Q: Is data processed quickly enough to gather actionable insights from it?

AD: What makes healthcare unique is that our data is sparse. When something bad happens — when a patient gets admitted to the hospital and procedures are done to them there — that's when you see that high spike in data collection. But we want to try to anticipate those important clinical events where we can do an early intervention.

So does it make sense to increase the frequency of collection, especially now that Apple Watches and these devices are becoming more ubiquitous? Would patients be willing to share more data with us so there's more of a chance we can catch something? These are the social challenges we need to address.

Q: Do you have any digital health or Big Tech collaborations that advance your data work?

AD: The infrastructure that's required to power this big data is very sophisticated, especially when you're an academic health system that's doing translational work between the research side and the clinical side.

Microsoft has been a key partner for us in the cloud. In order to make this big data happen, we have to spin up very powerful infrastructure that's difficult to do within our traditional data centers. Being able to do this in the cloud with Microsoft Azure has been very helpful.

This was important during COVID. We were fortunate enough to receive an award from Microsoft to do really groundbreaking research collecting data on COVID patients from across the University of California system. That infrastructure was in the Microsoft Azure cloud. And that same infrastructure is being leveraged on the genomics side.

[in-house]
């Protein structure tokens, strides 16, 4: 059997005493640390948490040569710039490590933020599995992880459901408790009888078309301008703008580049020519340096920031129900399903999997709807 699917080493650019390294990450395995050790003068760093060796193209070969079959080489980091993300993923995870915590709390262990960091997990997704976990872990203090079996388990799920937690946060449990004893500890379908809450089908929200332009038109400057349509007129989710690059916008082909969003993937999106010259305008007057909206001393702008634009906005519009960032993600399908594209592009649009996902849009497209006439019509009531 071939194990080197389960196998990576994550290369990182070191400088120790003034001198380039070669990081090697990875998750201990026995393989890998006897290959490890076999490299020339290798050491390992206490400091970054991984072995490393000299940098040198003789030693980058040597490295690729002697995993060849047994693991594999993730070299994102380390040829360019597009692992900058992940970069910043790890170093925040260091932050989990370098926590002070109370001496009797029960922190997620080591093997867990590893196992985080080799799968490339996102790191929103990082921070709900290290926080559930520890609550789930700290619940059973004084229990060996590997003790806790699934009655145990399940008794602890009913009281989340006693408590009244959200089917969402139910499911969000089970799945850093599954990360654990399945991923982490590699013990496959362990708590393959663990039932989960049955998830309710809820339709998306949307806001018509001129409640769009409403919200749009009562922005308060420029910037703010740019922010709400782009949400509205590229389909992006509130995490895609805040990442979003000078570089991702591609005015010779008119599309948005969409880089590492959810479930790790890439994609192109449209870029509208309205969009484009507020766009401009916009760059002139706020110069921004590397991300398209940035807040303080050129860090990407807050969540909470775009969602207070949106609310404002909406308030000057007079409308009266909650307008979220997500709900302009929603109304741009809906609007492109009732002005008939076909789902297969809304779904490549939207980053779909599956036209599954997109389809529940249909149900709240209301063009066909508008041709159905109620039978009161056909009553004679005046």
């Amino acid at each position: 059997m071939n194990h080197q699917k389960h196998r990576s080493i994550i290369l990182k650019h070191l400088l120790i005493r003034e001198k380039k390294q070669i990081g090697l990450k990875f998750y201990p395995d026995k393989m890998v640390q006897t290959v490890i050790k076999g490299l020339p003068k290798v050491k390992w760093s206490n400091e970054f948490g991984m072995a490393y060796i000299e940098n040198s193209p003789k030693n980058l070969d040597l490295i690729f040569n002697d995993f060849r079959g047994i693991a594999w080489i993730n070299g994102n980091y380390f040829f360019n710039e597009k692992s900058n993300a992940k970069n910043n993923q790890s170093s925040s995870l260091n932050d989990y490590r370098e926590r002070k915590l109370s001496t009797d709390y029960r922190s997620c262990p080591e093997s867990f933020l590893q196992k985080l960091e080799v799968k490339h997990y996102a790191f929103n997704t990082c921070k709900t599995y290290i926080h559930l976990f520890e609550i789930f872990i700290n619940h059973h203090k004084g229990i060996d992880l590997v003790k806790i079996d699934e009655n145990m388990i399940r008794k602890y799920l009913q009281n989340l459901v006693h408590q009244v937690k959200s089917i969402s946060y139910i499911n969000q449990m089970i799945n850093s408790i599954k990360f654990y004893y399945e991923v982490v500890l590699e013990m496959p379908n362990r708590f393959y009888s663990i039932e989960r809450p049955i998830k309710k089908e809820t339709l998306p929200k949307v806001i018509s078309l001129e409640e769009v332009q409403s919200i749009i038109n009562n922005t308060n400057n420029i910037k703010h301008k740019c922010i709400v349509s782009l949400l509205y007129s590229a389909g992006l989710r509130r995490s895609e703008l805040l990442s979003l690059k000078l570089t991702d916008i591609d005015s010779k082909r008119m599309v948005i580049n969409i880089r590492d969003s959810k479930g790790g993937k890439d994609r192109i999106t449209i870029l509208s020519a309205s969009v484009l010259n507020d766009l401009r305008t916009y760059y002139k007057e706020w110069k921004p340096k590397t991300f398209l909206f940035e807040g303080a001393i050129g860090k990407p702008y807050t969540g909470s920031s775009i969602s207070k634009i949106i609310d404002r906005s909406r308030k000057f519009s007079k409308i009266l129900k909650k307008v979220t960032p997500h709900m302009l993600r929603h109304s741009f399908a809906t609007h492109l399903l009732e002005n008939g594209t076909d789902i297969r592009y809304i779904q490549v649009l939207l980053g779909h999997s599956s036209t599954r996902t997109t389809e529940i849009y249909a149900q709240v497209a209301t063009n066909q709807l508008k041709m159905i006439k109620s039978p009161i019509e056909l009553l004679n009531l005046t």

Q: Where do you see this work going in the future?

AD: We have about a dozen AI models in our portfolio and growing. Does success in the future mean we have five dozen models in five years? Or when we talk about all of our care providers, does it mean that AI is permeating what all of their work is doing?

Or does it mean we'll continue to be hyper-specialized? We've seen other organizations where success for them means not having a dozen models but having three year over year.

In addition to these hyperspecialized data scientists, it's important to really just be side by side with our doctors and nurses, looking at what they're doing on the front line and really understanding what the patient journey looks like. And then as data is generated from those experiences, we can really appreciate how that data can be used for AI.